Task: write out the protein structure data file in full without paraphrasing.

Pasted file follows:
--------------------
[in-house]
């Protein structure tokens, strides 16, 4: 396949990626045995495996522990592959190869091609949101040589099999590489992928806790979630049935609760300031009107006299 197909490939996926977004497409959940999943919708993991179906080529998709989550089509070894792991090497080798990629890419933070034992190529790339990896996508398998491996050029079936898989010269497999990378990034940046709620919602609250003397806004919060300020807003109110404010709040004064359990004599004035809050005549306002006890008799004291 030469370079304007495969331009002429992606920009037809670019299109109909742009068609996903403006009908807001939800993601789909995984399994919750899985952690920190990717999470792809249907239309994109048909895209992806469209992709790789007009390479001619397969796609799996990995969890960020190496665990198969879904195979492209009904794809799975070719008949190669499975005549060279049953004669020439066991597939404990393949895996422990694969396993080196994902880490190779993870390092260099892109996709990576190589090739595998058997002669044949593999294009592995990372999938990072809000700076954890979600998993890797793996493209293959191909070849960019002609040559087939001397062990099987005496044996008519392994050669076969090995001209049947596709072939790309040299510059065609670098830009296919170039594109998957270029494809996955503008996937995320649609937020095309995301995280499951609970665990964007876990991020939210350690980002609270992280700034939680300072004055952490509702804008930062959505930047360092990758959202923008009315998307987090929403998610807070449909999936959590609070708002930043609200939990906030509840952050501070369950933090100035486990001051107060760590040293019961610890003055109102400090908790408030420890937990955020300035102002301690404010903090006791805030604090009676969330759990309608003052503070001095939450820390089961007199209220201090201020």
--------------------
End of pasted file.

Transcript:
[in-house]
């Protein structure tokens, strides 16, 4: 396949990626045995495996522990592959190869091609949101040589099999590489992928806790979630049935609760300031009107006299 197909490939996926977004497409959940999943919708993991179906080529998709989550089509070894792991090497080798990629890419933070034992190529790339990896996508398998491996050029079936898989010269497999990378990034940046709620919602609250003397806004919060300020807003109110404010709040004064359990004599004035809050005549306002006890008799004291 030469370079304007495969331009002429992606920009037809670019299109109909742009068609996903403006009908807001939800993601789909995984399994919750899985952690920190990717999470792809249907239309994109048909895209992806469209992709790789007009390479001619397969796609799996990995969890960020190496665990198969879904195979492209009904794809799975070719008949190669499975005549060279049953004669020439066991597939404990393949895996422990694969396993080196994902880490190779993870390092260099892109996709990576190589090739595998058997002669044949593999294009592995990372999938990072809000700076954890979600998993890797793996493209293959191909070849960019002609040559087939001397062990099987005496044996008519392994050669076969090995001209049947596709072939790309040299510059065609670098830009296919170039594109998957270029494809996955503008996937995320649609937020095309995301995280499951609970665990964007876990991020939210350690980002609270992280700034939680300072004055952490509702804008930062959505930047360092990758959202923008009315998307987090929403998610807070449909999936959590609070708002930043609200939990906030509840952050501070369950933090100035486990001051107060760590040293019961610890003055109102400090908790408030420890937990955020300035102002301690404010903090006791805030604090009676969330759990309608003052503070001095939450820390089961007199209220201090201020």